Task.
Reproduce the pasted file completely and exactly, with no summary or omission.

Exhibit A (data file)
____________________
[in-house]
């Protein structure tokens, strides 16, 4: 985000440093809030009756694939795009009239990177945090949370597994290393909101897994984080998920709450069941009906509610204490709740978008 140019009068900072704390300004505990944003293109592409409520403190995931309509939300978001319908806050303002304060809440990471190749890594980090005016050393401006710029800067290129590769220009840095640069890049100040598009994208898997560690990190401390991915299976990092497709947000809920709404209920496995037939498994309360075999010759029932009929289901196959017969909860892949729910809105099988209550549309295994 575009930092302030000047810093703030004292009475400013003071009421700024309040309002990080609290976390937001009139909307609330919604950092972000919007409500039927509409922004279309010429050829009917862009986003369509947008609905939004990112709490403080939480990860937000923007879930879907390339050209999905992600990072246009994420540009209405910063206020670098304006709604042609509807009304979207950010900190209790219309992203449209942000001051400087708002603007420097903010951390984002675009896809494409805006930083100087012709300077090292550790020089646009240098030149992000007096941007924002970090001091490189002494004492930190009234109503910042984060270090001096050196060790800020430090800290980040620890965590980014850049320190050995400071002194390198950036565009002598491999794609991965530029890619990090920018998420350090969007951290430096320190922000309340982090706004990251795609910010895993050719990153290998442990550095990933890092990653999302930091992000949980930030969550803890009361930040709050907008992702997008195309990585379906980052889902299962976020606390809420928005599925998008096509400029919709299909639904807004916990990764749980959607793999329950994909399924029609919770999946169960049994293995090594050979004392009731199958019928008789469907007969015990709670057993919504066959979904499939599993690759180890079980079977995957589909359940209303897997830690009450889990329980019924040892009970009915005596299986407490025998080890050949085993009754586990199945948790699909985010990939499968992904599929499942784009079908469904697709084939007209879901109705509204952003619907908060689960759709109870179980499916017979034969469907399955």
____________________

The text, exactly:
[in-house]
């Protein structure tokens, strides 16, 4: 985000440093809030009756694939795009009239990177945090949370597994290393909101897994984080998920709450069941009906509610204490709740978008 140019009068900072704390300004505990944003293109592409409520403190995931309509939300978001319908806050303002304060809440990471190749890594980090005016050393401006710029800067290129590769220009840095640069890049100040598009994208898997560690990190401390991915299976990092497709947000809920709404209920496995037939498994309360075999010759029932009929289901196959017969909860892949729910809105099988209550549309295994 575009930092302030000047810093703030004292009475400013003071009421700024309040309002990080609290976390937001009139909307609330919604950092972000919007409500039927509409922004279309010429050829009917862009986003369509947008609905939004990112709490403080939480990860937000923007879930879907390339050209999905992600990072246009994420540009209405910063206020670098304006709604042609509807009304979207950010900190209790219309992203449209942000001051400087708002603007420097903010951390984002675009896809494409805006930083100087012709300077090292550790020089646009240098030149992000007096941007924002970090001091490189002494004492930190009234109503910042984060270090001096050196060790800020430090800290980040620890965590980014850049320190050995400071002194390198950036565009002598491999794609991965530029890619990090920018998420350090969007951290430096320190922000309340982090706004990251795609910010895993050719990153290998442990550095990933890092990653999302930091992000949980930030969550803890009361930040709050907008992702997008195309990585379906980052889902299962976020606390809420928005599925998008096509400029919709299909639904807004916990990764749980959607793999329950994909399924029609919770999946169960049994293995090594050979004392009731199958019928008789469907007969015990709670057993919504066959979904499939599993690759180890079980079977995957589909359940209303897997830690009450889990329980019924040892009970009915005596299986407490025998080890050949085993009754586990199945948790699909985010990939499968992904599929499942784009079908469904697709084939007209879901109705509204952003619907908060689960759709109870179980499916017979034969469907399955």